Justice

I occasionally spend some time thinking about my faith in God, Jesus, the Bible, and eternal life in heaven. I was raised going to church, hearing sermons, being taught weekly about what I now believe, so sometimes I wonder if what I believe that controls almost all of my life is really true. Because I want assurance that what I believe is true I think about some things that will logically reinforce my belief system. Romans 1:15-18 suggests that life and things that we observe in life experiences will bear witness to God. Over the years of having these “ponderings” I have written the results or conclusions that I arrive at in my journal, and to this point I have collected an even dozen of these “reasons” why my faith is logical. Faith isn’t really faith if it is totally logical, I understand that, but it looks like there is logical support. The Bible says that if we seek God that He will meet us half way. That expression “half way” is just that, an expression, I suspect that in reality that God meets us about 99% of the way.

One of the these dozen entries in my journal is entitled, “Justice”. This thought process wasn’t original with me, but was prompted by the book, “Mere Christianity” written by CS Lewis who as an agnostic began his journey towards faith in Christ by observing that people all have a sense of “right and wrong”, in every culture, in every era, this sense is there. His conclusion was that for that to exist in us there must be a God who put it in us. He concluded that evolution couldn’t have produced that universal inner sense of “right and wrong”, only a higher power who was Himself “good”. This value system about what is “right and wrong” may differ, but it is still there. Each of my eight kids expressed this inner sense at a very early age by the phrase, “that isn’t fair”! Along with the inner belief that certain acts are right and others are wrong, is the belief that wrong behavior deserves consequences and right behavior deserves reward. The belief in and the desire for reward and consequence is called “justice”.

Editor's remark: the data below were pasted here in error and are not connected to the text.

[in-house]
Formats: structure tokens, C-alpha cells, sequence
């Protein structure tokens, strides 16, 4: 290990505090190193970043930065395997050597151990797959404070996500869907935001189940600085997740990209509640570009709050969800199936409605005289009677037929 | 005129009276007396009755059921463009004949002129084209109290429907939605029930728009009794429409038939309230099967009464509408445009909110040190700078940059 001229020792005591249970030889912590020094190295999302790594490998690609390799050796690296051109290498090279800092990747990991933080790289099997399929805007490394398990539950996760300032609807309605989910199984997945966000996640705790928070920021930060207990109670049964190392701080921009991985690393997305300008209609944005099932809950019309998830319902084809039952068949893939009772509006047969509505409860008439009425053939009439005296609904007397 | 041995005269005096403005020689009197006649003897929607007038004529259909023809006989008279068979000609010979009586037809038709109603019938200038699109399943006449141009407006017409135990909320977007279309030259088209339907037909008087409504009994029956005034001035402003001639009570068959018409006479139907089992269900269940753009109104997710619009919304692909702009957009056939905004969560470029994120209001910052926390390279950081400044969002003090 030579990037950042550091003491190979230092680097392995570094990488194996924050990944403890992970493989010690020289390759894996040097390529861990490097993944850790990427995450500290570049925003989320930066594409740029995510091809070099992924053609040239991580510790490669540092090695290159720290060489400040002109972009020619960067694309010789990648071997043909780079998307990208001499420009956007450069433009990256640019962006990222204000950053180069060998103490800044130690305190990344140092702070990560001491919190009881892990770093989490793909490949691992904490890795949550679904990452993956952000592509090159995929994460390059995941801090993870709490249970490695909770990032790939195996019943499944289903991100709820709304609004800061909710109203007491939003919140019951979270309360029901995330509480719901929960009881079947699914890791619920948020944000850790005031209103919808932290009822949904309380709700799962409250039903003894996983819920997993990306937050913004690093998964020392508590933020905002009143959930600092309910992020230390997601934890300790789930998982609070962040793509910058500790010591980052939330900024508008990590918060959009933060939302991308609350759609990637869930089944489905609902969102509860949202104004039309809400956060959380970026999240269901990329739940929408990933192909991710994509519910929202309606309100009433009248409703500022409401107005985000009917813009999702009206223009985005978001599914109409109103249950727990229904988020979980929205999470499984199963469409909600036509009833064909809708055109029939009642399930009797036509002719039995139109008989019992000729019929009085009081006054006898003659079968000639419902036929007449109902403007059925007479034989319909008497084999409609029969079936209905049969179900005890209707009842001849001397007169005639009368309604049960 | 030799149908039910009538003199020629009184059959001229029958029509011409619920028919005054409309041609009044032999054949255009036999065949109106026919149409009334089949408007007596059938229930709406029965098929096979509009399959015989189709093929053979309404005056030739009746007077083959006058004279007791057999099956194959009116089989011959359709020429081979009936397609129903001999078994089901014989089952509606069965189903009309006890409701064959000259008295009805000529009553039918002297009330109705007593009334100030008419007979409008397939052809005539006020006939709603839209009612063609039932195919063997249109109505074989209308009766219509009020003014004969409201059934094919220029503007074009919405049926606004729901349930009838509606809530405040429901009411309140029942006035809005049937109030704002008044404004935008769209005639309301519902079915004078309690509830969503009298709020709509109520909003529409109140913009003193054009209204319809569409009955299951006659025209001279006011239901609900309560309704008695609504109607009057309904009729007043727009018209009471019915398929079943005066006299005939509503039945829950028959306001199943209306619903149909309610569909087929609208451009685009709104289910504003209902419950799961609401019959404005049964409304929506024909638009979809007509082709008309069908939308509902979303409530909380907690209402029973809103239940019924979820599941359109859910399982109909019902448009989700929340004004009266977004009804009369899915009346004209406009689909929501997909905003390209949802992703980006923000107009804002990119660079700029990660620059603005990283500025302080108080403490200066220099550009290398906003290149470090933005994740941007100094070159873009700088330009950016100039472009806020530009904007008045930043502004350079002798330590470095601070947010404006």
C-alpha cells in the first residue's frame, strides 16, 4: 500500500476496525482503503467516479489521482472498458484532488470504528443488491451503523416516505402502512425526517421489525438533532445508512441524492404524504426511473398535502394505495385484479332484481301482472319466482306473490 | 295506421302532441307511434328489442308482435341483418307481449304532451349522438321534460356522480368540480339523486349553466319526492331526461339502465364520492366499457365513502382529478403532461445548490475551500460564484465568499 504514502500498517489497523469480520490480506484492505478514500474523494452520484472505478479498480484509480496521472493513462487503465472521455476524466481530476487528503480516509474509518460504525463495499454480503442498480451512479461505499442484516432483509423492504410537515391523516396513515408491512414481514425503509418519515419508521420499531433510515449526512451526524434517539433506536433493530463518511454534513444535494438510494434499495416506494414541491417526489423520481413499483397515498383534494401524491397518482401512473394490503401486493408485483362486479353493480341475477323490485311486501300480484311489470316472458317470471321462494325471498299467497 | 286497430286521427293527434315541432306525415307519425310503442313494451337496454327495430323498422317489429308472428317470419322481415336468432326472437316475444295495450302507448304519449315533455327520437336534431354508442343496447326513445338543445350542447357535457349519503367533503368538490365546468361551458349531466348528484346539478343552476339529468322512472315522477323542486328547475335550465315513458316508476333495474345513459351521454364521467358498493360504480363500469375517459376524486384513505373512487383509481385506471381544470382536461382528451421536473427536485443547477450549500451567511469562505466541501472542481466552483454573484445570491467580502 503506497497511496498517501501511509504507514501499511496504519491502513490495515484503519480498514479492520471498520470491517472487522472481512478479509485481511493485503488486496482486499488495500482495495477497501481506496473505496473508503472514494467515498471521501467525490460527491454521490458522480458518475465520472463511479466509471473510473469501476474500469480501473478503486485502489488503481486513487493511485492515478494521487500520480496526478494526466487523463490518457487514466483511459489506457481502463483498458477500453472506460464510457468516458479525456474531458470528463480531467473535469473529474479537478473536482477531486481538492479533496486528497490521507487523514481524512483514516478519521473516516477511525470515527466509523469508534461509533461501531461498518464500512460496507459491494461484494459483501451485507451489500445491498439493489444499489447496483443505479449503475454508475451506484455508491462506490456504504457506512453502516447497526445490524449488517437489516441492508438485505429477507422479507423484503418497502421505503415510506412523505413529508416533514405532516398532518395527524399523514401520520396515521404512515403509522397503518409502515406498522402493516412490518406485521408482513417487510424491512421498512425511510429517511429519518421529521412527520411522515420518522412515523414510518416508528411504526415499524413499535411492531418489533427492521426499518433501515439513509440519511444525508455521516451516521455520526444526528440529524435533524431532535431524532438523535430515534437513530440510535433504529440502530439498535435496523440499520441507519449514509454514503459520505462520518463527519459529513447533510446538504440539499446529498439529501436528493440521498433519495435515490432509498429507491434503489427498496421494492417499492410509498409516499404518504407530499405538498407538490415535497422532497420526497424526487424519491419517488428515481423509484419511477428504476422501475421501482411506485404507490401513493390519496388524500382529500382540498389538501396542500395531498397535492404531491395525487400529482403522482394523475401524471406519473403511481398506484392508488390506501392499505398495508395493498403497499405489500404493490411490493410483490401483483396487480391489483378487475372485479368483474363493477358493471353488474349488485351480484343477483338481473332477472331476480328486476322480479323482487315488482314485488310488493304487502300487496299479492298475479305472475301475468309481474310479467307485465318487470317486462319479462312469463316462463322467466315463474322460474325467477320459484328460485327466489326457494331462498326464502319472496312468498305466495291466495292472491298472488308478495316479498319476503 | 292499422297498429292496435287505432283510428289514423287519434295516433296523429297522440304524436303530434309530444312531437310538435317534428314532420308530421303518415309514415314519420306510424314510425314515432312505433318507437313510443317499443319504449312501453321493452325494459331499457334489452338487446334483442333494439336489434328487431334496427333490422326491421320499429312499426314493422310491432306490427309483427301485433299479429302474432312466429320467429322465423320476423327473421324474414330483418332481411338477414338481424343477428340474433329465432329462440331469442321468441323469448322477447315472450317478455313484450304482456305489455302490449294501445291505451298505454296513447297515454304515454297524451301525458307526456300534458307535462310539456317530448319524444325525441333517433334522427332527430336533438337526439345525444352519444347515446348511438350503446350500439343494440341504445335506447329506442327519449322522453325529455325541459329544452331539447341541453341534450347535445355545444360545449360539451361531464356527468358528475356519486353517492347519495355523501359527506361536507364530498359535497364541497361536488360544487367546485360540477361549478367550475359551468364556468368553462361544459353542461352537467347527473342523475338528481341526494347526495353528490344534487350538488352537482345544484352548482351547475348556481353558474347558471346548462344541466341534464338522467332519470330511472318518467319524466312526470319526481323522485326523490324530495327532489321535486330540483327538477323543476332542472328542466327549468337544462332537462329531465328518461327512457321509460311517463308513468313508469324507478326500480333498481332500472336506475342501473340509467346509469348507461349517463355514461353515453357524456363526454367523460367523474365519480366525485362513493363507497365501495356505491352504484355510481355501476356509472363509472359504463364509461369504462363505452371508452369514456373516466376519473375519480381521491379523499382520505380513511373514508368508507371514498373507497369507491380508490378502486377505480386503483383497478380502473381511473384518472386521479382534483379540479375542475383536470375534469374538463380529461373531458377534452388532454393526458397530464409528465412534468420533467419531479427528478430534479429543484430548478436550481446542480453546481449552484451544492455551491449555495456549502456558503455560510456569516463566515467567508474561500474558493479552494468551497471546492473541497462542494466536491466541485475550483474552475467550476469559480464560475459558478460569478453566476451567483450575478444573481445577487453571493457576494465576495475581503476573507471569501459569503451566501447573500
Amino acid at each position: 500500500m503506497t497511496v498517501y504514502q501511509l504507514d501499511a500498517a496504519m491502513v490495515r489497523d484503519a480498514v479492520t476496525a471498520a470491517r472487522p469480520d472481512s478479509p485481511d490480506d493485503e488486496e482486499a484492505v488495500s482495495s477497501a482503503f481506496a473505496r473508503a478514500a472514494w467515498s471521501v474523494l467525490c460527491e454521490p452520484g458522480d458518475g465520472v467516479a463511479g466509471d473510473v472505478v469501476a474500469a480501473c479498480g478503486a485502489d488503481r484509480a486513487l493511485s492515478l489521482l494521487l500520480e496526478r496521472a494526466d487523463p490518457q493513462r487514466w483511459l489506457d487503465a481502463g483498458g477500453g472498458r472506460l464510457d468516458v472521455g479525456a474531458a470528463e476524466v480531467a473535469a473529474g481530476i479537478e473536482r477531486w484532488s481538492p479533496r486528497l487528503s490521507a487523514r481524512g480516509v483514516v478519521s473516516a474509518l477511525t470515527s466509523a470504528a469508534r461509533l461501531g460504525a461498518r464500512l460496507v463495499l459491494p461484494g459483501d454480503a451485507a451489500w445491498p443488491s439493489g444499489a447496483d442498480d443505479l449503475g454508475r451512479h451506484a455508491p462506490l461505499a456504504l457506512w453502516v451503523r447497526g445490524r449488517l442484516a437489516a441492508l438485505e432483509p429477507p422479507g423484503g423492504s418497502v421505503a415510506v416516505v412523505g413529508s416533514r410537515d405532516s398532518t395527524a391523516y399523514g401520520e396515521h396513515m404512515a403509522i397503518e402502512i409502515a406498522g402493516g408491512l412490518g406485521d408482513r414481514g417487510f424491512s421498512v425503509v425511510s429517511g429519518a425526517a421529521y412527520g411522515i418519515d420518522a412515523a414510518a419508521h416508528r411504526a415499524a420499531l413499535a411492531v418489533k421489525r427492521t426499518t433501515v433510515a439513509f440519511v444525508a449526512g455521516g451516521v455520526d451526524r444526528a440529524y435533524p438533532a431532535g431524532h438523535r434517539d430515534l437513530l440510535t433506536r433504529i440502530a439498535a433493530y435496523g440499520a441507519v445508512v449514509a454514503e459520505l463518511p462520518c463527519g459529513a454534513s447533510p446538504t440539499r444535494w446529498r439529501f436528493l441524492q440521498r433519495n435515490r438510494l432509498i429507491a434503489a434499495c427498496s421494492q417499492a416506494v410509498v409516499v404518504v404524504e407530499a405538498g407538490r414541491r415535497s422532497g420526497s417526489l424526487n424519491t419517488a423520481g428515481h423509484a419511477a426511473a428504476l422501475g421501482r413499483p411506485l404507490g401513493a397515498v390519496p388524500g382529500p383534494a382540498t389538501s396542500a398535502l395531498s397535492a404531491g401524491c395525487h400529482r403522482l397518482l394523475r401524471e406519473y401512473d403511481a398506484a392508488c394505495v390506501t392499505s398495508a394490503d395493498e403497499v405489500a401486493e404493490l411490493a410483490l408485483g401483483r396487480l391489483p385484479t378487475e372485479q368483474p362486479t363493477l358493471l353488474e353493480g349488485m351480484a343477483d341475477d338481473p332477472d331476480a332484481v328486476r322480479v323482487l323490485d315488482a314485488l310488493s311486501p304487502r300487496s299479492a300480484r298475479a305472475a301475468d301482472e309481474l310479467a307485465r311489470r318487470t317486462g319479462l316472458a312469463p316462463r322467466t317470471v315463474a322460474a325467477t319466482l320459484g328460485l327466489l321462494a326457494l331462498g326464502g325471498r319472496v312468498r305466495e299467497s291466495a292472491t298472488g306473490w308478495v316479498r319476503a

During these times of very heated discussions about President Trump, the Coronavirus, Govenors, Democrats, etc most people are expressing opinions on what they believe is right, best, good, moral as opposed to wrong, bad, ugly, and immoral. The opinions or definitions of what is right and what is wrong obviously differ, but the desire for justice seems to be there in most people. Our beliefs in what is right and what is wrong can be “infected” by selfishness, painful experiences in our past, information that we have been taught, but it is still there.

Because of my belief that almost all people are driven by a desire for “justice”, one of my personal character goals is to “accept” people in spite of their views and opinions, and to treat them with dignity and respect even if we are far apart in our definitions of what is best and what is not so good. That means I can discuss, even debate, but not attack, belittle, or insult them. Sometimes I achieve my goal and sometimes I fail, but I do think I am getting closer to accomplishing what I believe is “right”.

1 thought on “Justice

  1. Cal

    Pastor Dee,
    Thank you for this post on “justice” and your approach and goal during discussions with those who hold differing opinions. I strive also to maintain respect for the individuals I am having a discussion or spirited debate with.
    Cal 🙂

    Liked by 1 person

    Reply

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